- 10-year-old Pennsylvania boy suspended for pretend bow-and-arrow shooting
- Tea partiers turn on Capitol Hill budget deal
- Budget deal to get quick vote in the House
- Comma on!: Twitter erupts over Obama-Castro ‘marriage’
- Sebelius calls for review of Obamacare rollout woes
- American dream dying, but many see free market as solution: Poll
- Air Force base in South Carolina boots Nativity scene
- Israel poised for a $173M boost from the U.S. for missile defense
- Leon Panetta named as source of ‘Zero Dark Thirty’ scriptwriter’s information
- Mandela service sign language interpreter: ‘He made up his own signs’
Latest Senate Items
Is the reset on the rocks? Rumblings in Washington by the resurgent Republican Party against Senate ratification of the New START nuclear arms reduction treaty raise doubts about a fragile U.S.-Russian rapprochement — the "reset" that has been a centerpiece of President Obama's diplomacy.
The biggest lie of 2010 is this: "I want to go to Washington to get things done." The biggest truth of 2010 is this: Official Washington is too polarized to allow that to happen.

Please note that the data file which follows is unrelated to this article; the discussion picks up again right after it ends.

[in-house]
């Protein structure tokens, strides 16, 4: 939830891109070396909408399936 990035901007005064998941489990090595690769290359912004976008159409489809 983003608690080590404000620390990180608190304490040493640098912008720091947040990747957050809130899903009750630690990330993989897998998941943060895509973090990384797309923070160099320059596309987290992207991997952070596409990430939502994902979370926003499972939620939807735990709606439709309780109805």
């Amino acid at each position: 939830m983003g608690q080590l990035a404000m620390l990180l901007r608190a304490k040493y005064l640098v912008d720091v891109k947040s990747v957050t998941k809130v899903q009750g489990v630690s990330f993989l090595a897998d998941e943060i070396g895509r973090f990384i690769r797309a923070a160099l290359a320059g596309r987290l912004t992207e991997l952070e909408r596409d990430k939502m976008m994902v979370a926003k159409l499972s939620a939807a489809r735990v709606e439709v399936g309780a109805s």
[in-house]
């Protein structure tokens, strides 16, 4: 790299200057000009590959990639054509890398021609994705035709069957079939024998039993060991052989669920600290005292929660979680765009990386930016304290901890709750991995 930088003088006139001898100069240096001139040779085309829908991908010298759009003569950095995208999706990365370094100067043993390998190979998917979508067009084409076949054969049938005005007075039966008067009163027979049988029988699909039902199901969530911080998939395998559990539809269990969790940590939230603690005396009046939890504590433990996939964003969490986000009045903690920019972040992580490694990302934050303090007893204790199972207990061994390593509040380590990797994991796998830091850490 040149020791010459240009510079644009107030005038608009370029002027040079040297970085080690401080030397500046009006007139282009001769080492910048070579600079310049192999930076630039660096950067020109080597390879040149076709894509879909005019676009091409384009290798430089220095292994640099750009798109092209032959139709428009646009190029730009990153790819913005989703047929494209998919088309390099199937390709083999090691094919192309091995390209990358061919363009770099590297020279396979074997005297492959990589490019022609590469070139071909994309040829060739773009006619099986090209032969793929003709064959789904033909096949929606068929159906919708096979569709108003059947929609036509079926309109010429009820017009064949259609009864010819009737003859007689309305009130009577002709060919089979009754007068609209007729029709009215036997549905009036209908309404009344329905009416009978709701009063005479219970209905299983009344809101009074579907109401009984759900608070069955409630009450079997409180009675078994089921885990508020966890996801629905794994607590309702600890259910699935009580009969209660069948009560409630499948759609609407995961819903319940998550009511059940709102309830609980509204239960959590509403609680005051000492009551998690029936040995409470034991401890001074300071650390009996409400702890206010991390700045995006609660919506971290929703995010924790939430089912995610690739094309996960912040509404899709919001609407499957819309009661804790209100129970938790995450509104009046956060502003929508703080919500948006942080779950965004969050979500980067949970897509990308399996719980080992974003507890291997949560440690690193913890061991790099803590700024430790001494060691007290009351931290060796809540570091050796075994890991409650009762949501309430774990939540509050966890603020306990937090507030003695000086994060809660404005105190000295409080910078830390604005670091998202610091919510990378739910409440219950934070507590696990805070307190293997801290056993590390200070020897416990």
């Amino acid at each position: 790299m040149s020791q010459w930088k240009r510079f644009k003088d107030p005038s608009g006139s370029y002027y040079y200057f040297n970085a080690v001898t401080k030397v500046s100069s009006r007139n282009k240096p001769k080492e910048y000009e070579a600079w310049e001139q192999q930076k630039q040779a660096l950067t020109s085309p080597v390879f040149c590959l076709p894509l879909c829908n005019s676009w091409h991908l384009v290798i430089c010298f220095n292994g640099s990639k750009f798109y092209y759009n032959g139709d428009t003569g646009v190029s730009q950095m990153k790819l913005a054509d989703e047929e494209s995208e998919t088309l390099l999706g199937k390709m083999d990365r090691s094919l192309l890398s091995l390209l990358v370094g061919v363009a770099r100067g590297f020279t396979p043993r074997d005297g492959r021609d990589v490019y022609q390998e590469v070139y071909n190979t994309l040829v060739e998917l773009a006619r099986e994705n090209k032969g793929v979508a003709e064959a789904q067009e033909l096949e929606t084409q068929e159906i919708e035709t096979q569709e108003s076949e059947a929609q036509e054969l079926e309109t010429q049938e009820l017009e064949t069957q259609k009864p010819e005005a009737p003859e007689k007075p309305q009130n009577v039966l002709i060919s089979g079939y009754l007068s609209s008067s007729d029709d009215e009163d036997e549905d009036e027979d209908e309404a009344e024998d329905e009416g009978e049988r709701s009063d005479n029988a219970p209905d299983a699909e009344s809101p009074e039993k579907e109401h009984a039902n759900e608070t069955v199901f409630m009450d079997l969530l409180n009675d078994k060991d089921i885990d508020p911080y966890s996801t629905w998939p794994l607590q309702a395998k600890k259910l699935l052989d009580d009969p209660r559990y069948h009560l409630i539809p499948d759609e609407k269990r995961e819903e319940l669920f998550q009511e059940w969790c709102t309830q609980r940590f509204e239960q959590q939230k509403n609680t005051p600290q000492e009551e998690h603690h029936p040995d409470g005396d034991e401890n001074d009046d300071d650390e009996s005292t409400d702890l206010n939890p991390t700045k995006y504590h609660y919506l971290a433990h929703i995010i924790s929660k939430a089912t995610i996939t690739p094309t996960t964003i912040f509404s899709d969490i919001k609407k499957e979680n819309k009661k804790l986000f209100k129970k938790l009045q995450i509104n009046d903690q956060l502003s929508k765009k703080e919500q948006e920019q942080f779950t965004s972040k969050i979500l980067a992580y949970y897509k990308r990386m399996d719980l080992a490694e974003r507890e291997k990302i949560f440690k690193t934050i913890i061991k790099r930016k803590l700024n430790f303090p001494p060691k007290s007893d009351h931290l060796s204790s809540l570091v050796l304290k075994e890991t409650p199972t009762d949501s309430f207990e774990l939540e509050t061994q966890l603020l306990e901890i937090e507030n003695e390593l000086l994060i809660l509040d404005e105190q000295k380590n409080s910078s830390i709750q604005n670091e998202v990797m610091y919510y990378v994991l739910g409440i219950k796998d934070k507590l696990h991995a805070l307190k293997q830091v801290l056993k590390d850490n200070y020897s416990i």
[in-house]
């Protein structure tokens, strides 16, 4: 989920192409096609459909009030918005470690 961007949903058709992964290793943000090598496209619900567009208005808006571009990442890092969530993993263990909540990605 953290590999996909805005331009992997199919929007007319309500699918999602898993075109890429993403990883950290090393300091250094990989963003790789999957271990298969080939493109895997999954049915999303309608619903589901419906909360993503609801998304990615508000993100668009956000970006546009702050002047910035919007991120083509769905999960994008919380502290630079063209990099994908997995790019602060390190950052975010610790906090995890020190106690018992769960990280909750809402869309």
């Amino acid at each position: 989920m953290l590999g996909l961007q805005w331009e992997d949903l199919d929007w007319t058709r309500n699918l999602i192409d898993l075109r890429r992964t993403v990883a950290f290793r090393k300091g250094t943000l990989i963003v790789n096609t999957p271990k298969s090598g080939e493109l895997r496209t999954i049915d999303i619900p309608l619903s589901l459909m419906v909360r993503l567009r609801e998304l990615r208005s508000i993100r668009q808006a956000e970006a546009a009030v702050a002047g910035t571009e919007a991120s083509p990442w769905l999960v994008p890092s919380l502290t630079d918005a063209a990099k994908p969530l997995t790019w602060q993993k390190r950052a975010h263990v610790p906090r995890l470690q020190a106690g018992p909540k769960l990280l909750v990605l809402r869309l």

President Obama sternly proclaimed ratification of the U.S.-Russia nuclear arms treaty "a national security imperative" Thursday, saying the Senate must act before Congress goes home for the year.
The Senate's top Republican Thursday sharply attacked the Obama administration's handling of the trial against Guantanamo Bay detainee Ahmed Ghailani, a day after a New York City jury acquitted the Tanzanian native of all but one of some 280-plus charges related to the 1998 bombings of two U.S. embassies in East Asia.
Sen. Joseph Lieberman said party leaders are the last remaining obstacles to a vote that would likely lead to the repeal the policy barring open gays from serving in the military.
Two top Democratic strategists said Thursday the party would be wasting its time reaching out to "tea party" voters who played a critical role in the 2010 midterm races.
Millions of jobless Americans could see unemployment benefits run out in coming weeks after an effort to extend them failed in the House on Thursday.
Two top Democratic strategists said Thursday that the party would be wasting its time reaching out to "tea party" voters who played a critical role in the 2010 midterm races.
The push to end the policy barring openly gay men and women from serving in the military has new life on Capitol Hill, where lawmakers have announced plans to push forward with their efforts despite opposition from most Republicans.